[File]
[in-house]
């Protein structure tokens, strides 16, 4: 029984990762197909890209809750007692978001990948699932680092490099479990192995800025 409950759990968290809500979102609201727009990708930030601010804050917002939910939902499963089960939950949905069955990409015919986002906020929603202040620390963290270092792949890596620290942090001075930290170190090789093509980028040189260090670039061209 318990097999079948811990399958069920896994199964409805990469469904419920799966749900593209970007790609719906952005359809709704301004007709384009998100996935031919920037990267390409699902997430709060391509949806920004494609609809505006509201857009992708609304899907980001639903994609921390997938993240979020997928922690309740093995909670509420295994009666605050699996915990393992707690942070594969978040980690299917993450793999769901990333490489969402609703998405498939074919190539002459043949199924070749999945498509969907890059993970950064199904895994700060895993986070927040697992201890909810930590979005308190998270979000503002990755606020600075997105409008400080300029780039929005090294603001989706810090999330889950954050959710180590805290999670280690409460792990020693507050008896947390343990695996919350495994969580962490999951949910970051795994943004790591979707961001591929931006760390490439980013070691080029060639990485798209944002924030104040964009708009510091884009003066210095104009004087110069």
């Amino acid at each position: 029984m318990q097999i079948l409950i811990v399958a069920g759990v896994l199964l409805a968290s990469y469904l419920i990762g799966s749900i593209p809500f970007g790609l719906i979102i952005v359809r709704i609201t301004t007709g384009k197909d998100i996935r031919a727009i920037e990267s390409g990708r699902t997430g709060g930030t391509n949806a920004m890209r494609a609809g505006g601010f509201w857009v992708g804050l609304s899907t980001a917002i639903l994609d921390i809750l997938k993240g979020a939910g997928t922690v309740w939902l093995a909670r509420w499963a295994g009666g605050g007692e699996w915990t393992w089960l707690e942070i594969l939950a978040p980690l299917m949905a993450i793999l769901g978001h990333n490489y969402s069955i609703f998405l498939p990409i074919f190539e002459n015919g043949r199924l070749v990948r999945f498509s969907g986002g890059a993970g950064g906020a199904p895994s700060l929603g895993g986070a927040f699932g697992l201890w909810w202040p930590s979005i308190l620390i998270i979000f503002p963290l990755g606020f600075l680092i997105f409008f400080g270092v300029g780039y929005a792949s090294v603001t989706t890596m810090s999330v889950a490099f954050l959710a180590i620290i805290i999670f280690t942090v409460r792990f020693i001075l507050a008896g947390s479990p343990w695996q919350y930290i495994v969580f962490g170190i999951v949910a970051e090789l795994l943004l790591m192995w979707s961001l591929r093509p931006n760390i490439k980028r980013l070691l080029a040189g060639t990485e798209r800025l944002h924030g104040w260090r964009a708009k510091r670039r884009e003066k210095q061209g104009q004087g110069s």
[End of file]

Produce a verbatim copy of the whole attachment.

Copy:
[in-house]
């Protein structure tokens, strides 16, 4: 029984990762197909890209809750007692978001990948699932680092490099479990192995800025 409950759990968290809500979102609201727009990708930030601010804050917002939910939902499963089960939950949905069955990409015919986002906020929603202040620390963290270092792949890596620290942090001075930290170190090789093509980028040189260090670039061209 318990097999079948811990399958069920896994199964409805990469469904419920799966749900593209970007790609719906952005359809709704301004007709384009998100996935031919920037990267390409699902997430709060391509949806920004494609609809505006509201857009992708609304899907980001639903994609921390997938993240979020997928922690309740093995909670509420295994009666605050699996915990393992707690942070594969978040980690299917993450793999769901990333490489969402609703998405498939074919190539002459043949199924070749999945498509969907890059993970950064199904895994700060895993986070927040697992201890909810930590979005308190998270979000503002990755606020600075997105409008400080300029780039929005090294603001989706810090999330889950954050959710180590805290999670280690409460792990020693507050008896947390343990695996919350495994969580962490999951949910970051795994943004790591979707961001591929931006760390490439980013070691080029060639990485798209944002924030104040964009708009510091884009003066210095104009004087110069």
């Amino acid at each position: 029984m318990q097999i079948l409950i811990v399958a069920g759990v896994l199964l409805a968290s990469y469904l419920i990762g799966s749900i593209p809500f970007g790609l719906i979102i952005v359809r709704i609201t301004t007709g384009k197909d998100i996935r031919a727009i920037e990267s390409g990708r699902t997430g709060g930030t391509n949806a920004m890209r494609a609809g505006g601010f509201w857009v992708g804050l609304s899907t980001a917002i639903l994609d921390i809750l997938k993240g979020a939910g997928t922690v309740w939902l093995a909670r509420w499963a295994g009666g605050g007692e699996w915990t393992w089960l707690e942070i594969l939950a978040p980690l299917m949905a993450i793999l769901g978001h990333n490489y969402s069955i609703f998405l498939p990409i074919f190539e002459n015919g043949r199924l070749v990948r999945f498509s969907g986002g890059a993970g950064g906020a199904p895994s700060l929603g895993g986070a927040f699932g697992l201890w909810w202040p930590s979005i308190l620390i998270i979000f503002p963290l990755g606020f600075l680092i997105f409008f400080g270092v300029g780039y929005a792949s090294v603001t989706t890596m810090s999330v889950a490099f954050l959710a180590i620290i805290i999670f280690t942090v409460r792990f020693i001075l507050a008896g947390s479990p343990w695996q919350y930290i495994v969580f962490g170190i999951v949910a970051e090789l795994l943004l790591m192995w979707s961001l591929r093509p931006n760390i490439k980028r980013l070691l080029a040189g060639t990485e798209r800025l944002h924030g104040w260090r964009a708009k510091r670039r884009e003066k210095q061209g104009q004087g110069s």